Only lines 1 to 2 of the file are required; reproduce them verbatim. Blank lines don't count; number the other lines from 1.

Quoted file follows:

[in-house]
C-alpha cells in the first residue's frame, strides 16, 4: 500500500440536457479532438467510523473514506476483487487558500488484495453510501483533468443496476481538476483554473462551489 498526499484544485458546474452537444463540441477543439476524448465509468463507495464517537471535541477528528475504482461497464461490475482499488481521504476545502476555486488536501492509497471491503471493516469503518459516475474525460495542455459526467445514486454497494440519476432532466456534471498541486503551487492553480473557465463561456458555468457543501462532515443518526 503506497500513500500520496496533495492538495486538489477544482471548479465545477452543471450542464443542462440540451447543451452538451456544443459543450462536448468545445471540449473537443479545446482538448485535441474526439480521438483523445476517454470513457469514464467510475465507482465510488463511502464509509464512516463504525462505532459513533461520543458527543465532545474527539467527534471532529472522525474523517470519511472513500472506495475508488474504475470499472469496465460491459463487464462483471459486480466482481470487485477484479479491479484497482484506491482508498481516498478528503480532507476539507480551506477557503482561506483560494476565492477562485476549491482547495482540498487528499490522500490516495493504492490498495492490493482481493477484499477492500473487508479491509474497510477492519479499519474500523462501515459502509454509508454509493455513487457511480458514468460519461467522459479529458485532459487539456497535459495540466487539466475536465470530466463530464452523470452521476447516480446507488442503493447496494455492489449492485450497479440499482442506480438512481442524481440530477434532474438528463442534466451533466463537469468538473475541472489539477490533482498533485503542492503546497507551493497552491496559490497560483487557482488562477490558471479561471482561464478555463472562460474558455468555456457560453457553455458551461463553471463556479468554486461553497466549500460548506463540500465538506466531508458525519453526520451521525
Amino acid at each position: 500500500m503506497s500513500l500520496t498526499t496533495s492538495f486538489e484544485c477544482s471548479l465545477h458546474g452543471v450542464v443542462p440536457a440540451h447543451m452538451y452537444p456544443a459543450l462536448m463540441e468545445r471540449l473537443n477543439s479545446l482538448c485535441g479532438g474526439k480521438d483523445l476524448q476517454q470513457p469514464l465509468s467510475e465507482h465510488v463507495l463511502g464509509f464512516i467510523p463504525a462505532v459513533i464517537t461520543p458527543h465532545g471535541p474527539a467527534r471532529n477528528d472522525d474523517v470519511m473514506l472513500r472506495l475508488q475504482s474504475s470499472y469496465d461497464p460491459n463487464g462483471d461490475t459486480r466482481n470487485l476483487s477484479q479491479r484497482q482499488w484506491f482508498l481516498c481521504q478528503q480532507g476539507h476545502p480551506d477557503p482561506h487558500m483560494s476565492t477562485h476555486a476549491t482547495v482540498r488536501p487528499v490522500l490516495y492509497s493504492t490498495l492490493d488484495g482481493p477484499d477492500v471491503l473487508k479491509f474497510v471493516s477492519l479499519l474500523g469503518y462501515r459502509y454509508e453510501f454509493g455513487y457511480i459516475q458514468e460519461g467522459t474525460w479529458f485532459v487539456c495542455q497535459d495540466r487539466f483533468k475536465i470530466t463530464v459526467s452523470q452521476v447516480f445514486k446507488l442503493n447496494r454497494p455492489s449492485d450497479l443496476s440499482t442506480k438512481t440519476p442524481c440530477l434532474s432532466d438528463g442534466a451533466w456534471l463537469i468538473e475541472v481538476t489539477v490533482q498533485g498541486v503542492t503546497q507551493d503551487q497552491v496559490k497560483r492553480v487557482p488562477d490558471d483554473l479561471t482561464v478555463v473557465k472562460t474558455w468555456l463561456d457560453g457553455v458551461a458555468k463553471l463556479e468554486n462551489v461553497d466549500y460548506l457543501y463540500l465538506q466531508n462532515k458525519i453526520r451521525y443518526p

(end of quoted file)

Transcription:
[in-house]
C-alpha cells in the first residue's frame, strides 16, 4: 500500500440536457479532438467510523473514506476483487487558500488484495453510501483533468443496476481538476483554473462551489 498526499484544485458546474452537444463540441477543439476524448465509468463507495464517537471535541477528528475504482461497464461490475482499488481521504476545502476555486488536501492509497471491503471493516469503518459516475474525460495542455459526467445514486454497494440519476432532466456534471498541486503551487492553480473557465463561456458555468457543501462532515443518526 503506497500513500500520496496533495492538495486538489477544482471548479465545477452543471450542464443542462440540451447543451452538451456544443459543450462536448468545445471540449473537443479545446482538448485535441474526439480521438483523445476517454470513457469514464467510475465507482465510488463511502464509509464512516463504525462505532459513533461520543458527543465532545474527539467527534471532529472522525474523517470519511472513500472506495475508488474504475470499472469496465460491459463487464462483471459486480466482481470487485477484479479491479484497482484506491482508498481516498478528503480532507476539507480551506477557503482561506483560494476565492477562485476549491482547495482540498487528499490522500490516495493504492490498495492490493482481493477484499477492500473487508479491509474497510477492519479499519474500523462501515459502509454509508454509493455513487457511480458514468460519461467522459479529458485532459487539456497535459495540466487539466475536465470530466463530464452523470452521476447516480446507488442503493447496494455492489449492485450497479440499482442506480438512481442524481440530477434532474438528463442534466451533466463537469468538473475541472489539477490533482498533485503542492503546497507551493497552491496559490497560483487557482488562477490558471479561471482561464478555463472562460474558455468555456457560453457553455458551461463553471463556479468554486461553497466549500460548506463540500465538506466531508458525519453526520451521525